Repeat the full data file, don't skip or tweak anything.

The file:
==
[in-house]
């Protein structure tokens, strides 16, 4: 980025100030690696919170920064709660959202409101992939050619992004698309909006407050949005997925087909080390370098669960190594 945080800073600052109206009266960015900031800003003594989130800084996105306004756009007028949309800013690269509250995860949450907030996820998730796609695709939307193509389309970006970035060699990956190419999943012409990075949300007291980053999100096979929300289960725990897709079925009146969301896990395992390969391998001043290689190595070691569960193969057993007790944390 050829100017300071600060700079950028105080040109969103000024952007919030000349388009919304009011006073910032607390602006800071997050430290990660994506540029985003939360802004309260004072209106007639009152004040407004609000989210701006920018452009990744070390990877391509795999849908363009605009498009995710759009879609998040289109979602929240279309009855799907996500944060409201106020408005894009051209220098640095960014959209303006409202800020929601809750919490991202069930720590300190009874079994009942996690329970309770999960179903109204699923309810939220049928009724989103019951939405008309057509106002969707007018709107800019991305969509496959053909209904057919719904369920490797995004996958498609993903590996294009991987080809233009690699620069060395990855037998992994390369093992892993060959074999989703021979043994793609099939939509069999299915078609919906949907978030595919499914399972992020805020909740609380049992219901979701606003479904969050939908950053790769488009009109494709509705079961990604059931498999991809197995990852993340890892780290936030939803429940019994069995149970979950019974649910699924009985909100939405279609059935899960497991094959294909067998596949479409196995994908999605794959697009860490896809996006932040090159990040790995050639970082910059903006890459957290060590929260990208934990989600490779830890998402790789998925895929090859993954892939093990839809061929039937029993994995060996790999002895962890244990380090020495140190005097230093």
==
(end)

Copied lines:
[in-house]
């Protein structure tokens, strides 16, 4: 980025100030690696919170920064709660959202409101992939050619992004698309909006407050949005997925087909080390370098669960190594 945080800073600052109206009266960015900031800003003594989130800084996105306004756009007028949309800013690269509250995860949450907030996820998730796609695709939307193509389309970006970035060699990956190419999943012409990075949300007291980053999100096979929300289960725990897709079925009146969301896990395992390969391998001043290689190595070691569960193969057993007790944390 050829100017300071600060700079950028105080040109969103000024952007919030000349388009919304009011006073910032607390602006800071997050430290990660994506540029985003939360802004309260004072209106007639009152004040407004609000989210701006920018452009990744070390990877391509795999849908363009605009498009995710759009879609998040289109979602929240279309009855799907996500944060409201106020408005894009051209220098640095960014959209303006409202800020929601809750919490991202069930720590300190009874079994009942996690329970309770999960179903109204699923309810939220049928009724989103019951939405008309057509106002969707007018709107800019991305969509496959053909209904057919719904369920490797995004996958498609993903590996294009991987080809233009690699620069060395990855037998992994390369093992892993060959074999989703021979043994793609099939939509069999299915078609919906949907978030595919499914399972992020805020909740609380049992219901979701606003479904969050939908950053790769488009009109494709509705079961990604059931498999991809197995990852993340890892780290936030939803429940019994069995149970979950019974649910699924009985909100939405279609059935899960497991094959294909067998596949479409196995994908999605794959697009860490896809996006932040090159990040790995050639970082910059903006890459957290060590929260990208934990989600490779830890998402790789998925895929090859993954892939093990839809061929039937029993994995060996790999002895962890244990380090020495140190005097230093």